Total in multibillion North Sea oil deal


The Danish shipping conglomerate AP Moller-Maersk is selling its oil division, mainly comprising assets in the North Sea, to French giant Total for $4.95bn.

Total will leapfrog BP to become the second largest offshore oil producer in the North Sea, after China National Offshore Oil Corporation (CNOOC), following the deal.
The takeover is the latest example of consolidation in the North Sea and comes as the industry continues to grapple with the prolonged weakness in crude prices that began three years ago.
Other recent deals have seen Shell offload its North Sea business to Chrysaor, a private equity backed company, while May saw Engie, the French utlity giant that used to be called Gaz de France, sell its exploration and production assets – most of which are in the North Sea – to Neptune, which is led by Sam Laidlaw, the former Centrica chief executive.
Then, last month, Centrica, the owner of British Gas, pooled its North Sea assets wih a German partner.
Today’s acquisition is thought to be the biggest oil deal by Total since, under its old name of TotalFina, it acquired Elf Aquitaine, its French rival, for £33.7bn in 2000.
It is expected to boost its production by 160,000 barrels per day in 2018 as well as significantly bolstering its reserves to the tune of 1 billion barrels of oil equivalent – four-fifths of which will be in the North Sea.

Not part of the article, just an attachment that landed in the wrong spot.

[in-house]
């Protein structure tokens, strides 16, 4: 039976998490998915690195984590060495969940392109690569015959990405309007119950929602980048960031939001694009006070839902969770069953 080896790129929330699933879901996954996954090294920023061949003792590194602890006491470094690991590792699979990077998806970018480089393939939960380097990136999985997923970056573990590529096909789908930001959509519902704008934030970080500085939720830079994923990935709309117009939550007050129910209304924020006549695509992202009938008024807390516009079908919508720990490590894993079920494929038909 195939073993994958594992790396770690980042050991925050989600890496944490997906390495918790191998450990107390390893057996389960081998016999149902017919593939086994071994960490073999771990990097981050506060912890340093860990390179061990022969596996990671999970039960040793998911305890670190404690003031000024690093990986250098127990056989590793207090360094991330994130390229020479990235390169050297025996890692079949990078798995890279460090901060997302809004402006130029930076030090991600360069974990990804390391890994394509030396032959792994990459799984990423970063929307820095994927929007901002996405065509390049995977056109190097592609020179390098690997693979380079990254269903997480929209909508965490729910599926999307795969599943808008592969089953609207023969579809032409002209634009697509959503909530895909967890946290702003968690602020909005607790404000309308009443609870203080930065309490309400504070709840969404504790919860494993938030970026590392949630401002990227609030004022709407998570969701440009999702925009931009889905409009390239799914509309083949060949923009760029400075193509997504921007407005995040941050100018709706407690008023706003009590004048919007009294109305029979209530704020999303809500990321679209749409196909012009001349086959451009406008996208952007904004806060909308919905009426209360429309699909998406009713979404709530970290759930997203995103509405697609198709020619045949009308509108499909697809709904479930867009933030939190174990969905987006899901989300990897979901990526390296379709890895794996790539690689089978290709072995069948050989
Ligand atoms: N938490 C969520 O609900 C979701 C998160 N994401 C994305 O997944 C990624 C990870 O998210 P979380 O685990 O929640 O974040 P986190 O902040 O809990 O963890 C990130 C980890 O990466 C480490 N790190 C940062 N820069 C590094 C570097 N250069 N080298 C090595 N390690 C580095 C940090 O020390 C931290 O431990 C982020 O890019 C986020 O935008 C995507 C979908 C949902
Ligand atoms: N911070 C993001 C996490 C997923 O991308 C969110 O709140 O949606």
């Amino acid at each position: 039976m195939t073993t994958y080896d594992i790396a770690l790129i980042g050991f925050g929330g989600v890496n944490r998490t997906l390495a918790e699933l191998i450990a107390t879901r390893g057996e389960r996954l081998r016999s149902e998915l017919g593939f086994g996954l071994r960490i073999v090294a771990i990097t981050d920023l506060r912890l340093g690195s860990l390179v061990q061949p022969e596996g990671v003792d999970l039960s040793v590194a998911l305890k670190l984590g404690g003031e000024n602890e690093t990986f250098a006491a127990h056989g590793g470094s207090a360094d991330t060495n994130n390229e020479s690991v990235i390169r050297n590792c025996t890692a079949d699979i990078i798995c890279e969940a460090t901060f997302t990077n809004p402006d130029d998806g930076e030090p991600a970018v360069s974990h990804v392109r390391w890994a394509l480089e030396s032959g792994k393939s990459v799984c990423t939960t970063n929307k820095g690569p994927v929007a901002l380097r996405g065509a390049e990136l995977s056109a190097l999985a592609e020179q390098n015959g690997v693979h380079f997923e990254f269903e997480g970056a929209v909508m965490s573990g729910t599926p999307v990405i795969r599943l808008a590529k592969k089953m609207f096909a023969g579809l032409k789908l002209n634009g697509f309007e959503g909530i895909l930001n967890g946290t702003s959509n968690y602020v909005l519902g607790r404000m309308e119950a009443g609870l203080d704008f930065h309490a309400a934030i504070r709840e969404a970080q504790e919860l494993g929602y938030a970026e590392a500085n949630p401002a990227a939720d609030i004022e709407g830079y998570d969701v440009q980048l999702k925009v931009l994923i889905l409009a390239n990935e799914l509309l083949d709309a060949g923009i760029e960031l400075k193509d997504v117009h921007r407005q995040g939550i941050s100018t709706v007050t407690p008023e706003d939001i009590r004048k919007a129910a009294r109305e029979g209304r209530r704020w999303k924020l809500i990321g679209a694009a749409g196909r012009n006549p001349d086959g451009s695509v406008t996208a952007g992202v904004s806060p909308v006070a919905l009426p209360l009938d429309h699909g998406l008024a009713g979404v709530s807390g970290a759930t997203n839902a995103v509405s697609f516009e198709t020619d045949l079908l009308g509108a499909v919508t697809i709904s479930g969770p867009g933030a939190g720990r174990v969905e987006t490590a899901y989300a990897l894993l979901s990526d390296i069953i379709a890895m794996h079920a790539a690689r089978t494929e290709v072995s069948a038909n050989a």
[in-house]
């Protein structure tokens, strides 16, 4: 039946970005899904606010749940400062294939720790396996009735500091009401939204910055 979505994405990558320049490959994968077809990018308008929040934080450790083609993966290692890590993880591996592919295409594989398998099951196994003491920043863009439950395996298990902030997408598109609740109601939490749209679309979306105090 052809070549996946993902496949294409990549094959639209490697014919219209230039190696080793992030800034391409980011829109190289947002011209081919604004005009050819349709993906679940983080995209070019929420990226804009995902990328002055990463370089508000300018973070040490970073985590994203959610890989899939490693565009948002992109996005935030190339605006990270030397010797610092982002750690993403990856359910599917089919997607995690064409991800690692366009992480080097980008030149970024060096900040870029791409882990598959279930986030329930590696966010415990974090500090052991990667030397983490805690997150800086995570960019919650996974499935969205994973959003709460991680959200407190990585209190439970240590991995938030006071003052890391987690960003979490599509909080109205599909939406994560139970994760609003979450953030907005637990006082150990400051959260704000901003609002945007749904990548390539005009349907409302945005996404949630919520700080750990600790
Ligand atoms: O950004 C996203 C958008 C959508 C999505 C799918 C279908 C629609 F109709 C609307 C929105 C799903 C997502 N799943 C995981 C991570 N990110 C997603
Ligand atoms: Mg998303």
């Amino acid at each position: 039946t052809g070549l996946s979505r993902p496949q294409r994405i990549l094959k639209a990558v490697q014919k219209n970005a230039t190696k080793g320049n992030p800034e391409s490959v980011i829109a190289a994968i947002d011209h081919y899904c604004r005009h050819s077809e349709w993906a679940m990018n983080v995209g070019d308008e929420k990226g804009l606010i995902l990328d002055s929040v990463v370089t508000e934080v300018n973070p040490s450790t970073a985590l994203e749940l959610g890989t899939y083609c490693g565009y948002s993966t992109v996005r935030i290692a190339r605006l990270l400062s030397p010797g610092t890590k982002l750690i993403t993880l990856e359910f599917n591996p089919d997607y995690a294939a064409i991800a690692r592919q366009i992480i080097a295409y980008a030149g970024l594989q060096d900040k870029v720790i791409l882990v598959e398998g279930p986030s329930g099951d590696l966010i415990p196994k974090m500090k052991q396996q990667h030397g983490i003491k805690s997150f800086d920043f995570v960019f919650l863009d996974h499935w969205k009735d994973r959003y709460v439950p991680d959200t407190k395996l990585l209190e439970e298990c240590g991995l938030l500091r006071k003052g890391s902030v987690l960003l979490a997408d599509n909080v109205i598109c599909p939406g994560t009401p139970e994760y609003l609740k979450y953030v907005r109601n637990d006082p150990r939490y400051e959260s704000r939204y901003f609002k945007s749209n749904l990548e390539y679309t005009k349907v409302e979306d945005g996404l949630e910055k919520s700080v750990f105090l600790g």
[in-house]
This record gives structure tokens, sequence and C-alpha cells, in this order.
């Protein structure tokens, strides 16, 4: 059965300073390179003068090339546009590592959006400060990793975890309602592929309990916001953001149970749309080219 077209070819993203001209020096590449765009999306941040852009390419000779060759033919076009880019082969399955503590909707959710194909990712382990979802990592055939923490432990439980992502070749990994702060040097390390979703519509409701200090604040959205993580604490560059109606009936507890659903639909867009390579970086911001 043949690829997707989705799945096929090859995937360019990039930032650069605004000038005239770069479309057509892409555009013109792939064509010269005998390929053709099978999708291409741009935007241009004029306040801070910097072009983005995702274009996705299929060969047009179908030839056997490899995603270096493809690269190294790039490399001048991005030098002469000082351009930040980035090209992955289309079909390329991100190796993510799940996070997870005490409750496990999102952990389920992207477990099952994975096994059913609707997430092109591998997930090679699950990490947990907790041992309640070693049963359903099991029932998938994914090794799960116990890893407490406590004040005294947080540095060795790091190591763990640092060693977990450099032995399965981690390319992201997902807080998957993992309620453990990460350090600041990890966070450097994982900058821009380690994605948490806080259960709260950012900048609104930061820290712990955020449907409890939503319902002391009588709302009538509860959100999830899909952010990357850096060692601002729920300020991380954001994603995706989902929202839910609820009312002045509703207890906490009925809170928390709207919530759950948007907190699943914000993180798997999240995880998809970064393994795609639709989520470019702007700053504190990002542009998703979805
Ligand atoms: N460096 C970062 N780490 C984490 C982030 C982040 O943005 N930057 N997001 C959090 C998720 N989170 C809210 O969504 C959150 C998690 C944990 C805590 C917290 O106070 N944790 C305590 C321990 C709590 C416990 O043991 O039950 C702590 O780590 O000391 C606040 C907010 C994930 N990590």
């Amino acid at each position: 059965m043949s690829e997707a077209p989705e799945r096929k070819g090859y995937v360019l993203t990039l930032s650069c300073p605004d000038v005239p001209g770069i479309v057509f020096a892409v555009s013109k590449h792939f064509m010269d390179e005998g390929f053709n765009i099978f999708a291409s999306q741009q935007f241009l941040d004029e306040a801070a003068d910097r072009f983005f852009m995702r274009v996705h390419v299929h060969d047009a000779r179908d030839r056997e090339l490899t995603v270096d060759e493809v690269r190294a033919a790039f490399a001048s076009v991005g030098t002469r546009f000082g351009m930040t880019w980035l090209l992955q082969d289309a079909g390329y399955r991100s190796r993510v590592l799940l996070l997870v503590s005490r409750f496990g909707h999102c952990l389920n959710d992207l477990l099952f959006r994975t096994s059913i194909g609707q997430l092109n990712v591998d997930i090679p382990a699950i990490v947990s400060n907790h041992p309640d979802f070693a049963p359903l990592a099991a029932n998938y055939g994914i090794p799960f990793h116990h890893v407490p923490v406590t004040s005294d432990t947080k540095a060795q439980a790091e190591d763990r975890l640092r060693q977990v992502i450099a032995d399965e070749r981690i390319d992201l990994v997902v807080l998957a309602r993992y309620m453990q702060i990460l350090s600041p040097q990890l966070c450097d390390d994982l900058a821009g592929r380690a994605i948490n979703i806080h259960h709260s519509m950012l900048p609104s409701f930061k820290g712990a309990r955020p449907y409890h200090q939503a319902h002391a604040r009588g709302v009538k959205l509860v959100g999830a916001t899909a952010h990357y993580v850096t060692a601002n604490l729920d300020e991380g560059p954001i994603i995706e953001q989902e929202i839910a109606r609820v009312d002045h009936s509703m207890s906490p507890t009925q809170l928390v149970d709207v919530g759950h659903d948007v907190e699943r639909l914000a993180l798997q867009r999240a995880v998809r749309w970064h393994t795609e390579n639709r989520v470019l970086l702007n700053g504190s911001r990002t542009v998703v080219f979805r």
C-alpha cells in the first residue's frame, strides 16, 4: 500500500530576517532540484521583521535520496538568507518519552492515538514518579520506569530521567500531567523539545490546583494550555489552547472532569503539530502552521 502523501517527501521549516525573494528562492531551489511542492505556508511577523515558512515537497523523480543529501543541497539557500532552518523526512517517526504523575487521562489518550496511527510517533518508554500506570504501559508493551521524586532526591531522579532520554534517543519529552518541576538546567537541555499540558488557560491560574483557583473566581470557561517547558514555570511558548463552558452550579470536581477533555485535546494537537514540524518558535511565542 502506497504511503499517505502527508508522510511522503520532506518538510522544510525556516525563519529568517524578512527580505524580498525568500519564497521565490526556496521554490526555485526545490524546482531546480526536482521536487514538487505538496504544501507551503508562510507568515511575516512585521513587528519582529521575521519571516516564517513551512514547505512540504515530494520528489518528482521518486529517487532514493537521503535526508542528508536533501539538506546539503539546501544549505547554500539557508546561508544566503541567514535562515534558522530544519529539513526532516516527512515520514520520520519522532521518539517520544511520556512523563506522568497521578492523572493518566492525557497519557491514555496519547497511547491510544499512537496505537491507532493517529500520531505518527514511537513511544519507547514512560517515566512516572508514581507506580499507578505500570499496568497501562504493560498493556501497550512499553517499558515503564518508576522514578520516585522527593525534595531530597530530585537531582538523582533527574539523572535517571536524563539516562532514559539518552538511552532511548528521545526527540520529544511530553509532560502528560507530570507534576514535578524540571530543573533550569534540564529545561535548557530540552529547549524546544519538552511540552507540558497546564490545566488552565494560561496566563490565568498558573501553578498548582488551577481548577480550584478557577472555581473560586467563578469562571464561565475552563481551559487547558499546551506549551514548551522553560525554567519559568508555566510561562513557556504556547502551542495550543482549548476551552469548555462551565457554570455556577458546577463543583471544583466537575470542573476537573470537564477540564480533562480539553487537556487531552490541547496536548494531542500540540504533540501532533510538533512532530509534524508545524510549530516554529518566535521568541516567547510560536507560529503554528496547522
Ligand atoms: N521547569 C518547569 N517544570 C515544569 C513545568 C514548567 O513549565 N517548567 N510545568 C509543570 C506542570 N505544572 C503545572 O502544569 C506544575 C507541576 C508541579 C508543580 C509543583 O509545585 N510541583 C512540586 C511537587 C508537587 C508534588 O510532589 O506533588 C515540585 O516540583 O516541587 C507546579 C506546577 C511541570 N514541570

Patrick Pouyanne, chairman and chief executive of Total, said: “This transaction delivers an exceptional opportunity for Total to acquire a company with high quality assets which are an excellent fit with many of Total’s core regions.

“The combination of Maersk Oil’s northwestern Europe businesses with our existing portfolio will position Total as the second operator in the North Sea with strong production profiles in the UK, Norway and Denmark, thus increasing exposure to conventional assets in OECD countries.”
Among the assets Total is buying include a 49.99% stake in the Culzean gas field, around 145 miles to the east of Aberdeen, in which BP has a 32% stake.
The field, one of the largest gas fields discovered in the North Sea for more than a decade, is due to begin production in 2019 and is expected to meet about 5% of Britain’s entire gas demand.
The French company’s existing UK assets include natural gas production in three major hubs – Alwyn/Dunbar in the northern North Sea, Elgin/Franklin in the central Graban area of the North Sea and Laggan/Tormore, in the fast-growing west of Shetland area.
Maersk is looking to sell off peripheral assets as it seeks to concentrate on its container shipping business – the largest in the world.
Under the deal, in which Total will also take on some $2.5bn worth of debt, the French company is paying in shares and will acquire a 3.75% stake in Maersk. Total will also take on some $4.9bn worth of decommissioning liabilities.

Source: SKY

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